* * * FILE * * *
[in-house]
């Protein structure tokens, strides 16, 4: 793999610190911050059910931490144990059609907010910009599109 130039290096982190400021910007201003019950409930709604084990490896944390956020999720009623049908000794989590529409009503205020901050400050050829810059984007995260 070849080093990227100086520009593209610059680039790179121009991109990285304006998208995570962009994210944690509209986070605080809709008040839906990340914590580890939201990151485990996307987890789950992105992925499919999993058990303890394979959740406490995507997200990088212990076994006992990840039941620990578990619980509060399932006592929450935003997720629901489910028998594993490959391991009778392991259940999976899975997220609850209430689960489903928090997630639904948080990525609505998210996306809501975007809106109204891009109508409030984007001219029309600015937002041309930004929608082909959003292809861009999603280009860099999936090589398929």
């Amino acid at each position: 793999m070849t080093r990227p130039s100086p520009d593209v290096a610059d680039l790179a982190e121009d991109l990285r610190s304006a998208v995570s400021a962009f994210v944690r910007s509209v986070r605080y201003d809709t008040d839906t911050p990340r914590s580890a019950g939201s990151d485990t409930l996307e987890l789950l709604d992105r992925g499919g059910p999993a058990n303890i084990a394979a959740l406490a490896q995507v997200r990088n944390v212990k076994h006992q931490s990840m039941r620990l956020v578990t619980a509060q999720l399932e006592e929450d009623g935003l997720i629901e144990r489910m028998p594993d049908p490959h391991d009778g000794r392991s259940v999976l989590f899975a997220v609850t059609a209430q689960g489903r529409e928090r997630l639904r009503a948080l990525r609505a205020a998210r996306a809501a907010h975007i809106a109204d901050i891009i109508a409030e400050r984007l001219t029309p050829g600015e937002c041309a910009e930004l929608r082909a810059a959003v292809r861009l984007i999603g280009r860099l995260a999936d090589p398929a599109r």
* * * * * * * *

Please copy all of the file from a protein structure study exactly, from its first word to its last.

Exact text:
[in-house]
């Protein structure tokens, strides 16, 4: 793999610190911050059910931490144990059609907010910009599109 130039290096982190400021910007201003019950409930709604084990490896944390956020999720009623049908000794989590529409009503205020901050400050050829810059984007995260 070849080093990227100086520009593209610059680039790179121009991109990285304006998208995570962009994210944690509209986070605080809709008040839906990340914590580890939201990151485990996307987890789950992105992925499919999993058990303890394979959740406490995507997200990088212990076994006992990840039941620990578990619980509060399932006592929450935003997720629901489910028998594993490959391991009778392991259940999976899975997220609850209430689960489903928090997630639904948080990525609505998210996306809501975007809106109204891009109508409030984007001219029309600015937002041309930004929608082909959003292809861009999603280009860099999936090589398929």
């Amino acid at each position: 793999m070849t080093r990227p130039s100086p520009d593209v290096a610059d680039l790179a982190e121009d991109l990285r610190s304006a998208v995570s400021a962009f994210v944690r910007s509209v986070r605080y201003d809709t008040d839906t911050p990340r914590s580890a019950g939201s990151d485990t409930l996307e987890l789950l709604d992105r992925g499919g059910p999993a058990n303890i084990a394979a959740l406490a490896q995507v997200r990088n944390v212990k076994h006992q931490s990840m039941r620990l956020v578990t619980a509060q999720l399932e006592e929450d009623g935003l997720i629901e144990r489910m028998p594993d049908p490959h391991d009778g000794r392991s259940v999976l989590f899975a997220v609850t059609a209430q689960g489903r529409e928090r997630l639904r009503a948080l990525r609505a205020a998210r996306a809501a907010h975007i809106a109204d901050i891009i109508a409030e400050r984007l001219t029309p050829g600015e937002c041309a910009e930004l929608r082909a810059a959003v292809r861009l984007i999603g280009r860099l995260a999936d090589p398929a599109r």